Caliphate’s actually as much or more about what happens to us than what happens to Europe, about which I really don’t care all that much.

  27. RS
    November 13th, 2013 @ 11:39 am

    I buy books. I’m doing my part to keep pulp producers employed. 🙂

    As for the rest, I understand I haven’t explained it. As I indicated earlier, this really isn’t the place for a detailed exposition. That said, I shall try to find the book which has been boxed up in my basement since I moved a few years ago and give it another read.


  28. ChandlersGhost
    November 13th, 2013 @ 1:07 pm

    Dude, I’ll read the book. 😉

  29. Tom Kratman
    November 13th, 2013 @ 2:59 pm

    Hmmmm…time is money, so I don’t know if I would advise doing that. As Dave wrote above, it’s better if you read the whole series, in order. And, moreover, first impressions are lasting. It’s _really_ unlikely that a reread will overcome those.

  30. Tom Kratman
    November 13th, 2013 @ 3:01 pm

    Which one? Caliphate? My comment applies to everything I’ve published.

  31. Just Another Dave
    November 13th, 2013 @ 11:05 pm

    Wow. A mention by Wombat and Mr. Kratman in the same thread! I’m 50% through the RPG thread and so far, the butthurt is pretty apparent, from many people who admit they haven’t read the books! So far, I can’t figure out why/how you got banned, but I’ll stay tuned.

  32. Tom Kratman
    November 13th, 2013 @ 11:21 pm

    Wombat notified Mike and I on FB that this thread was up.

    I courted getting banned, later on, when the fun meter had already pegged out and I felt like insulting the more moronic denizens of the board. It’s in a different thread.

  33. Just Another Dave
    November 13th, 2013 @ 11:46 pm

    Ah, then I may not spend the evening looking further than where I have been. Oh, and a belated Veteran’s Day “Thank you”, sir.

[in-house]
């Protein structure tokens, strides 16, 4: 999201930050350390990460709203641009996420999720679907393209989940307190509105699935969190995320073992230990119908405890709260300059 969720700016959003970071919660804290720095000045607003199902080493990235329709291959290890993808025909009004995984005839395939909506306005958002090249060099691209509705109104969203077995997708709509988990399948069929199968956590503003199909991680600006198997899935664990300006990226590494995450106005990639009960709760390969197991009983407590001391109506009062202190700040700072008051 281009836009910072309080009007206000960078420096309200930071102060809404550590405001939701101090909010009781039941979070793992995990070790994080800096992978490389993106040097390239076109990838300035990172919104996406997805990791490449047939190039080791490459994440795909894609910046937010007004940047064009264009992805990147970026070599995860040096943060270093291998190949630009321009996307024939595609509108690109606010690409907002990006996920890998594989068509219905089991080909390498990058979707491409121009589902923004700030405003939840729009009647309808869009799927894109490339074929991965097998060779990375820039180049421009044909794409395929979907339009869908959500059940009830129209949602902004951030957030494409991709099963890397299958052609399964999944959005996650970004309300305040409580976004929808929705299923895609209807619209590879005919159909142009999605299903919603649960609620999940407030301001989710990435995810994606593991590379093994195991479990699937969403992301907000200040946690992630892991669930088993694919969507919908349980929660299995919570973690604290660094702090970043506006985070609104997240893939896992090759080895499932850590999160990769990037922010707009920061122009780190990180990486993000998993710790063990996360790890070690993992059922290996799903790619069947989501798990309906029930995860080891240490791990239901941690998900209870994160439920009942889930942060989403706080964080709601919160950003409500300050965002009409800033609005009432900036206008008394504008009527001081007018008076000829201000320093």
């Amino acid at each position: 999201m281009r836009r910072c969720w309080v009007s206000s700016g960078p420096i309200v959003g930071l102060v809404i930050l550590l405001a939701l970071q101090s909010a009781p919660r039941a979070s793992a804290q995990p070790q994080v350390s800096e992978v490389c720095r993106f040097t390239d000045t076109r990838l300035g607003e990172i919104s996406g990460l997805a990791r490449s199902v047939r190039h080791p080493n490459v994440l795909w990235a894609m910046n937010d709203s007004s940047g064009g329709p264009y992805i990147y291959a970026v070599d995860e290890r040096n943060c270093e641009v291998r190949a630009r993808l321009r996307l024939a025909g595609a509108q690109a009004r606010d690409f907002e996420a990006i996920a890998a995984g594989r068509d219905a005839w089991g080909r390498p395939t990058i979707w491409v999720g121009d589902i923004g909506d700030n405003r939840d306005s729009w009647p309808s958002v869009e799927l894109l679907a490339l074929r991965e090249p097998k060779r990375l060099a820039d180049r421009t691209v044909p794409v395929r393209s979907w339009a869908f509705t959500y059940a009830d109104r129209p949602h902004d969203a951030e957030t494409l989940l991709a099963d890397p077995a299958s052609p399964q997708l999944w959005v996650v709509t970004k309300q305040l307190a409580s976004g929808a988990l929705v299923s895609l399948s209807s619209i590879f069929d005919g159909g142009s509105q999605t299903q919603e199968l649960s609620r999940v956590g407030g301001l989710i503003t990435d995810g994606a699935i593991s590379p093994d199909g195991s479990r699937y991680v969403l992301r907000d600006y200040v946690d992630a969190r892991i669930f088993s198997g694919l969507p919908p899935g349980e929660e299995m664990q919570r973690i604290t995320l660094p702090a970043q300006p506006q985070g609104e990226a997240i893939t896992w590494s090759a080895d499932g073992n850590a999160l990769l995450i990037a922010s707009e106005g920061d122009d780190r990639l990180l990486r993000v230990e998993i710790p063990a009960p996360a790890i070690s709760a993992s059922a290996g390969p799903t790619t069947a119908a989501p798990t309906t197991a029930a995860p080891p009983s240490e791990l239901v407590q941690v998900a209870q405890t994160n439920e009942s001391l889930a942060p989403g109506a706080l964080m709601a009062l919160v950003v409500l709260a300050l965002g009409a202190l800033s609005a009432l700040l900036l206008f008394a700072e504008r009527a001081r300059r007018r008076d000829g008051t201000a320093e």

Absent friends, and all the rest.

  34. Tom Kratman
    November 14th, 2013 @ 12:06 am

    Hell, I enjoyed my time; no thanks necesssary.

  35. Wombat_socho
    November 14th, 2013 @ 12:10 pm

    You’re still in the ghetto with the rest of us, Colonel. 😉

  36. M. Thompson
    November 15th, 2013 @ 10:30 am

    Either way, your money is no good for (theoretical) drinks around here, sir.

  37. FMJRA 2.0: Day Late & A Dollar Short : The Other McCain
    November 18th, 2013 @ 3:49 am

    […] Veterans: The Next Generation […]

  38. Blood, Horror, And Other Things I Found At The Library : The Other McCain
    November 25th, 2013 @ 2:00 pm

    […] Wombat-socho Unusually, we don’t have any leftover recommendations from the comments the last book post two weeks ago, although for those of you who missed it, there’s some words from Tom Kratman in the […]

  39. Blood, Horror, And Other Things I Found At The Library | Dead Citizen's Rights Society
    November 25th, 2013 @ 2:11 pm

    […] Wombat-socho Unusually, we don’t have any leftover recommendations from the comments the last book post two weeks ago, although for those of you who missed it, there’s some words from Tom Kratman in the comments. […]